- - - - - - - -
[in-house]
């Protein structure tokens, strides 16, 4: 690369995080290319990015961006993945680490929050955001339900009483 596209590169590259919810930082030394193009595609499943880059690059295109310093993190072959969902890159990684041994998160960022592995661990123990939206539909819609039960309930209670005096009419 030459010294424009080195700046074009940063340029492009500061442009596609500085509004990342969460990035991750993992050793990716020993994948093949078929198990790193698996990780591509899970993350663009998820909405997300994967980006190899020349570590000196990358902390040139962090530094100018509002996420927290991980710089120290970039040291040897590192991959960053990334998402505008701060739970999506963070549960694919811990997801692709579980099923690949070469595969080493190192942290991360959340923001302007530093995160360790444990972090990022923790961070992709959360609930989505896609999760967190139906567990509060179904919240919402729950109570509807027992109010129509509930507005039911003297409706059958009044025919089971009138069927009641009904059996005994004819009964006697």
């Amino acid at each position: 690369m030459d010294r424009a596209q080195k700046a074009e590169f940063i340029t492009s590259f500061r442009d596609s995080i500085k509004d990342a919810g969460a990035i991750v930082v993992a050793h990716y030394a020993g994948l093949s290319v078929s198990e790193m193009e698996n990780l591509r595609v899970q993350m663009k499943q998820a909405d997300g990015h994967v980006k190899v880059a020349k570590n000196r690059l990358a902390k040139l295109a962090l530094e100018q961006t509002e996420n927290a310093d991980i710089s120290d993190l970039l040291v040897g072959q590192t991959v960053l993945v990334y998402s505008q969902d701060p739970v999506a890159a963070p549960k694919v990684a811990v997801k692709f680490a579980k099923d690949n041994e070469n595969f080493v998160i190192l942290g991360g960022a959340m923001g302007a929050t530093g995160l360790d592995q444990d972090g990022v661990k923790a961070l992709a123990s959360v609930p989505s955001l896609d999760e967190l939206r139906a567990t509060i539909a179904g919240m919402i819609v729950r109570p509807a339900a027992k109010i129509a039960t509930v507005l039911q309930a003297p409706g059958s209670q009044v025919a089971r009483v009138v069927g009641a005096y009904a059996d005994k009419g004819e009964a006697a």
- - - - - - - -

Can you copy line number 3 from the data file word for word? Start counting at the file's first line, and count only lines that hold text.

């Amino acid at each position: 690369m030459d010294r424009a596209q080195k700046a074009e590169f940063i340029t492009s590259f500061r442009d596609s995080i500085k509004d990342a919810g969460a990035i991750v930082v993992a050793h990716y030394a020993g994948l093949s290319v078929s198990e790193m193009e698996n990780l591509r595609v899970q993350m663009k499943q998820a909405d997300g990015h994967v980006k190899v880059a020349k570590n000196r690059l990358a902390k040139l295109a962090l530094e100018q961006t509002e996420n927290a310093d991980i710089s120290d993190l970039l040291v040897g072959q590192t991959v960053l993945v990334y998402s505008q969902d701060p739970v999506a890159a963070p549960k694919v990684a811990v997801k692709f680490a579980k099923d690949n041994e070469n595969f080493v998160i190192l942290g991360g960022a959340m923001g302007a929050t530093g995160l360790d592995q444990d972090g990022v661990k923790a961070l992709a123990s959360v609930p989505s955001l896609d999760e967190l939206r139906a567990t509060i539909a179904g919240m919402i819609v729950r109570p509807a339900a027992k109010i129509a039960t509930v507005l039911q309930a003297p409706g059958s209670q009044v025919a089971r009483v009138v069927g009641a005096y009904a059996d005994k009419g004819e009964a006697a």